A former Subway employee has filed a lawsuit in Washington D.C. against his former employer for unpaid overtime wages.
Erwin Zambrano Moya claims that his employer created fictional workers and put some of his hours worked under these â€œother employeesâ€ to avoid paying the additional overtime wages. â€
According to the complaint, the owner accomplished this, in part, by paying Moya as if he were multiple workers, thereby keeping the real Moya under 40 hours each weekâ€.
Moya stated that he worked up to 70 hours per week, and should have been paid time and a half for 30 of those hours worked. Half of the hours worked were recorded under Moya, and half under another fictional employee name.
â€œIn addition, Moya claims he was paid at just $7.25 per hour, less than the $8.25 minimum wage in effect in D.C. during his tenure. He also says he wasnâ€™t paid at all for a 45-hour period shortly before his employment at Subway came to an endâ€.
This former employee is proposing a class action law suit against this particular franchise. He alleges that several other employees working there at the time were paid in the same deceptive manner as he was. The scheme was intensified when the franchise operator went on to pay the plaintiff under the payroll of a completely separate Subway franchise. The defendant did not respond to a request for comment by the Huffington Post.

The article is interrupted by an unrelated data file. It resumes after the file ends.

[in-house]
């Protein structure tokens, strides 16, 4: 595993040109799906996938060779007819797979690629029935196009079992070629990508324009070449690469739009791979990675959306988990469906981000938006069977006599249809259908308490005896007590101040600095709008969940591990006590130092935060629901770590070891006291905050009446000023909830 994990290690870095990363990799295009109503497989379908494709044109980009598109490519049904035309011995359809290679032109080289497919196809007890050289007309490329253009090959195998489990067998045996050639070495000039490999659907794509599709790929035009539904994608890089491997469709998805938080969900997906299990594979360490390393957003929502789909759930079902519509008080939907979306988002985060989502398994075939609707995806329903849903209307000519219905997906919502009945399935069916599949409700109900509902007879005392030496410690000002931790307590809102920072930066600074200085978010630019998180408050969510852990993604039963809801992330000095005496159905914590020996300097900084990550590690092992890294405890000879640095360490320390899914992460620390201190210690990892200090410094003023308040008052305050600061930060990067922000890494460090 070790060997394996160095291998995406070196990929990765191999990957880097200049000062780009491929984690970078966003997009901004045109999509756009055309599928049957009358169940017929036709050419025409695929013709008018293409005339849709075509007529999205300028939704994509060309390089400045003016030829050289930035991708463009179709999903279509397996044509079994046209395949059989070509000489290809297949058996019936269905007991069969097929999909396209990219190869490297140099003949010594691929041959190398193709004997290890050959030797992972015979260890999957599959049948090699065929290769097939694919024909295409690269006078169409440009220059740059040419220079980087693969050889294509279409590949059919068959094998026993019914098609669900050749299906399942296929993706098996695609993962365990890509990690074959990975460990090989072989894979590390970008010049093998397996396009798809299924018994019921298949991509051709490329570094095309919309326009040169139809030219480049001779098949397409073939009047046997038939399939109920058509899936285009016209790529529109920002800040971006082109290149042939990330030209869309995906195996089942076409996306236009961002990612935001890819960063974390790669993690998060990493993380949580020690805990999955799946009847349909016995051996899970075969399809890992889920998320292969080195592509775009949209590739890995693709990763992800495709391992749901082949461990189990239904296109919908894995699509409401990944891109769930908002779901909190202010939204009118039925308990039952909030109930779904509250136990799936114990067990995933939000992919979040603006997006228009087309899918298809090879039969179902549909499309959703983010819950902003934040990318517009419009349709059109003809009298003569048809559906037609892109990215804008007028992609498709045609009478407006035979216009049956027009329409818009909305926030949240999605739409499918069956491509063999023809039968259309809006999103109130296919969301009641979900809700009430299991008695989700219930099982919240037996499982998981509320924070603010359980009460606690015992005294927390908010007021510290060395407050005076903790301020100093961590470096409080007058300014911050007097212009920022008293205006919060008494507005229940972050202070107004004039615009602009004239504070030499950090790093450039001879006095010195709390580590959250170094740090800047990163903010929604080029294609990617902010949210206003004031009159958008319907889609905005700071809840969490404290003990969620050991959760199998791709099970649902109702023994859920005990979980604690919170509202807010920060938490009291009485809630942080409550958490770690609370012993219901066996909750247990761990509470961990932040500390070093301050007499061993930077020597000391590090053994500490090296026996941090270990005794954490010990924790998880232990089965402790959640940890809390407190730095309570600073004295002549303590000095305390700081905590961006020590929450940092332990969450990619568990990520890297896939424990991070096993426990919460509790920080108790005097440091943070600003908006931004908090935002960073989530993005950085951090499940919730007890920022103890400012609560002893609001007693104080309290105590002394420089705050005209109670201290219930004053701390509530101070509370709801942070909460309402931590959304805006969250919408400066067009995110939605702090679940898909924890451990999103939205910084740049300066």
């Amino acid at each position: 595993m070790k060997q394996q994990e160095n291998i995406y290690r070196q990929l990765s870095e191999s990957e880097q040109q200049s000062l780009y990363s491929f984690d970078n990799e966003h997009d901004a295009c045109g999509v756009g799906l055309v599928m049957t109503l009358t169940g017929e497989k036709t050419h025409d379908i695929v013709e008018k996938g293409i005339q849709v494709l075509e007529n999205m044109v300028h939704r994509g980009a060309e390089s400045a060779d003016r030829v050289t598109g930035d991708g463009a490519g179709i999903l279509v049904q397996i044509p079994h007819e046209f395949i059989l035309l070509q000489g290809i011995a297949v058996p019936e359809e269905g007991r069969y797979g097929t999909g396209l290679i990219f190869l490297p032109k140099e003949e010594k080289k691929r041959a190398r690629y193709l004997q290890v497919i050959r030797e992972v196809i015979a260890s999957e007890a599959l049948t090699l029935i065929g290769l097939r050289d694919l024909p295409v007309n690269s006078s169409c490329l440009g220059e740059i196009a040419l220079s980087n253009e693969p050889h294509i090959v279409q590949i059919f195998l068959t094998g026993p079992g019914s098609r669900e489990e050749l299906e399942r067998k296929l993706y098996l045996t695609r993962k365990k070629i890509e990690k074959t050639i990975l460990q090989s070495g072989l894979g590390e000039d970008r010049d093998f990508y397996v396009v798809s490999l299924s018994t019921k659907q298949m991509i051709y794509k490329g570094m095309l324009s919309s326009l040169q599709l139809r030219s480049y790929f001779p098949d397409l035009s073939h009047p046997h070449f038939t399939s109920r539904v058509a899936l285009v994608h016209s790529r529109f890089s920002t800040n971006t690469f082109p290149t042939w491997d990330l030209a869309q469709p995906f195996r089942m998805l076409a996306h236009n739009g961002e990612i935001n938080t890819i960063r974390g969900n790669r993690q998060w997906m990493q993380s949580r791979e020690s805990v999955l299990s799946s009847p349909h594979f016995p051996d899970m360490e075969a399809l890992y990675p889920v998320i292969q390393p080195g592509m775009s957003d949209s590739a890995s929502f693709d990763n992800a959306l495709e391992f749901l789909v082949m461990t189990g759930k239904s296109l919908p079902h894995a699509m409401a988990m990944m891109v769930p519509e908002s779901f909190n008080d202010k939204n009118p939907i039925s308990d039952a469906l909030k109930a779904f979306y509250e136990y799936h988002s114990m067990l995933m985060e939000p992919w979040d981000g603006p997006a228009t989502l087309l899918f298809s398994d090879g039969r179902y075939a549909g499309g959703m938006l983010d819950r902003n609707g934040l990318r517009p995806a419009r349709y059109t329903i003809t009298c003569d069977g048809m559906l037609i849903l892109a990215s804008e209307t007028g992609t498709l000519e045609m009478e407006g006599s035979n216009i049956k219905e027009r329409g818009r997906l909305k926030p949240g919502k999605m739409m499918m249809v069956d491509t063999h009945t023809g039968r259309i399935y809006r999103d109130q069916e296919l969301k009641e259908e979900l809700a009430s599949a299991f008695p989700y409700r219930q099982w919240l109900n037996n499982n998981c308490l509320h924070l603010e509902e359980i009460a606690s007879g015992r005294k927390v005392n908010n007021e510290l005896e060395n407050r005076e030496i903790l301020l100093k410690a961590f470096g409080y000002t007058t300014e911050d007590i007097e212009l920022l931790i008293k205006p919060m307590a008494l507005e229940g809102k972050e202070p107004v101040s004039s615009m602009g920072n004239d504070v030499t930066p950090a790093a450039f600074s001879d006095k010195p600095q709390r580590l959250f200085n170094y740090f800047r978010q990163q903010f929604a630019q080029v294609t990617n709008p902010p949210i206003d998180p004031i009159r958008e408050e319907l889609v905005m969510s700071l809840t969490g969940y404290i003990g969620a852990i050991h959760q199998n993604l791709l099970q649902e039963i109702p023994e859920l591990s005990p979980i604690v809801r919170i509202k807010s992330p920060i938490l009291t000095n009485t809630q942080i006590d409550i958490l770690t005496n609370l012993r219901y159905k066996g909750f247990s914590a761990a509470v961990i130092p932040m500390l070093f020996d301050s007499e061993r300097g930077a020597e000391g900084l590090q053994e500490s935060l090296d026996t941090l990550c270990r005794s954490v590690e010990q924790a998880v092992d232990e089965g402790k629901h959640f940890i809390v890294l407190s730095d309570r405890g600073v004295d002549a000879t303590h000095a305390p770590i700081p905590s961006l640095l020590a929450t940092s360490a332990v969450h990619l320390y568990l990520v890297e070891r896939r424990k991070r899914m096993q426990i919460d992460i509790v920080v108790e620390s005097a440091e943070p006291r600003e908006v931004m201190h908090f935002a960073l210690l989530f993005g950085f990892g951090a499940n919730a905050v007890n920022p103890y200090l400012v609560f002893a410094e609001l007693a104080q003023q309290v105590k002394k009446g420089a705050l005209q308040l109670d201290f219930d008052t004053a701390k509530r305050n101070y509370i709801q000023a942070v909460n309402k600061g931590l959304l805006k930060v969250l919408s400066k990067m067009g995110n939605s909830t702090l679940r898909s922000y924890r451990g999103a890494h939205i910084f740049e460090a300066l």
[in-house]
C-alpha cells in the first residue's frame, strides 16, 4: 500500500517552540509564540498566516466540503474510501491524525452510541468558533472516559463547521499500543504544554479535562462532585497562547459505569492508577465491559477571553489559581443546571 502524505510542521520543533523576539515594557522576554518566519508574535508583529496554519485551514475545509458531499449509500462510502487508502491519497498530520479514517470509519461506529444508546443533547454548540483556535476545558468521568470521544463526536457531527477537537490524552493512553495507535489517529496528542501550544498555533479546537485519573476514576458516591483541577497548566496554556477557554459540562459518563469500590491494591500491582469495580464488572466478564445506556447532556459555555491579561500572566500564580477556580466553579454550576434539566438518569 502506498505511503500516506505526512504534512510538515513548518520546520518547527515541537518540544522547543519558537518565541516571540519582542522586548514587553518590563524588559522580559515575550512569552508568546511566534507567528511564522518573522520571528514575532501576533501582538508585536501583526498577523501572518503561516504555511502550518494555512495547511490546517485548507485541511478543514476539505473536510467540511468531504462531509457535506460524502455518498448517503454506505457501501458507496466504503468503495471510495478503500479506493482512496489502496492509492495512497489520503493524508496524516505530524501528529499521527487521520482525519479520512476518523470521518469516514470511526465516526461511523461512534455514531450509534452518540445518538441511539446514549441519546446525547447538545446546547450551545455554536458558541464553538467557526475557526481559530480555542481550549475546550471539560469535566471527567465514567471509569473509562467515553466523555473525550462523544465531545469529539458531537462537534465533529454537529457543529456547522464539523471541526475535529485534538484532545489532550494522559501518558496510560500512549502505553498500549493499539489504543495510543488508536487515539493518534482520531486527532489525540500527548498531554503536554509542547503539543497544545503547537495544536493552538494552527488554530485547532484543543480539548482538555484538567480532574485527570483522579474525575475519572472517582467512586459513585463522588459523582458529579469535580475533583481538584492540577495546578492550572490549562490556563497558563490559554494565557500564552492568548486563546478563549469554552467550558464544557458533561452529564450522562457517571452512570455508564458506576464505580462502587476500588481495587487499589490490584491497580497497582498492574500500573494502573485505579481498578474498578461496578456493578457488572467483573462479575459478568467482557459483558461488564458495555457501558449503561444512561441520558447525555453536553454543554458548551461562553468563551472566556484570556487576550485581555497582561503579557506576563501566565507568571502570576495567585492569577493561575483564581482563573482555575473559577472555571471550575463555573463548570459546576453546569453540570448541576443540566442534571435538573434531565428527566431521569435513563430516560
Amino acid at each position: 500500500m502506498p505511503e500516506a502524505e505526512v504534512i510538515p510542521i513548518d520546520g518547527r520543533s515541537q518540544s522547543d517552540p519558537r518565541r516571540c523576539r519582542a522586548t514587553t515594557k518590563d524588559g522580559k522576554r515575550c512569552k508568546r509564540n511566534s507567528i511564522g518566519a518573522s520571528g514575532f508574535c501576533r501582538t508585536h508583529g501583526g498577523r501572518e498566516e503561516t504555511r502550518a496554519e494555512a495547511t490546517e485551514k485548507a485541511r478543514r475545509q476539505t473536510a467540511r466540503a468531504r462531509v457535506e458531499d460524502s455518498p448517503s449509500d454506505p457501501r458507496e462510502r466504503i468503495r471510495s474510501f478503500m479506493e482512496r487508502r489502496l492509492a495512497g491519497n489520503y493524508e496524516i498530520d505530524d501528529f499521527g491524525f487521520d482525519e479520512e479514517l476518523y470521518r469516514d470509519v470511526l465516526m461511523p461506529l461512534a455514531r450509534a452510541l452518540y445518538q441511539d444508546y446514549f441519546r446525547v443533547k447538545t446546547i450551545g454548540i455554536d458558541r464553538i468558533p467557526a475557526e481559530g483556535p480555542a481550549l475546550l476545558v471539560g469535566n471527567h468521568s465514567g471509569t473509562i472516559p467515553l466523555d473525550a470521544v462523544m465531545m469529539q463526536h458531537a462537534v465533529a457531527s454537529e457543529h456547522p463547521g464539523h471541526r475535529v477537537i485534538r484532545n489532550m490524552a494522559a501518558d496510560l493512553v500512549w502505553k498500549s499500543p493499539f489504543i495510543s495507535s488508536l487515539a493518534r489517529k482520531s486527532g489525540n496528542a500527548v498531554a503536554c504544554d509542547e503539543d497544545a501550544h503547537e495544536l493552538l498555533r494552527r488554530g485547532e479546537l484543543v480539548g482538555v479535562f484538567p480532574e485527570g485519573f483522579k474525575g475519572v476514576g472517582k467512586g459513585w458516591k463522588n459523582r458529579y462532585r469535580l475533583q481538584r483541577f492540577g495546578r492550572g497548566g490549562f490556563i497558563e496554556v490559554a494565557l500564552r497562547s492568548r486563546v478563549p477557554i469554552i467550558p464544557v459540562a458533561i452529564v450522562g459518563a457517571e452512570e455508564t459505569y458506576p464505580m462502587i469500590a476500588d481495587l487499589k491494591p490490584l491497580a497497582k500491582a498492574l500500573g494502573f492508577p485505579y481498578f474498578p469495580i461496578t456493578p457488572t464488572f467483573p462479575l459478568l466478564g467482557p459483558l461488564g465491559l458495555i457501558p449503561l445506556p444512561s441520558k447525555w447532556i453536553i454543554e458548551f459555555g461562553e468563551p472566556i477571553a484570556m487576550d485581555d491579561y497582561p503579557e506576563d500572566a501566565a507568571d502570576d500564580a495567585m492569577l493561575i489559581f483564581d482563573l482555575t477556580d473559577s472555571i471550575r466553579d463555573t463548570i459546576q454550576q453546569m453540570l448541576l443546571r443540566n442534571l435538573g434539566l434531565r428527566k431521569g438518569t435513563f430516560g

Subway itself is not named in the lawsuit, only this particular franchise owner who practice deceptive payroll tactics. There have been other low-wage businesses who have been accused of similar practices in order to avoid paying overtime. For example, in some other cases, employees were forced to accept payment in several checks. Approximately a dozen other former employees of the location are joining in on the lawsuit.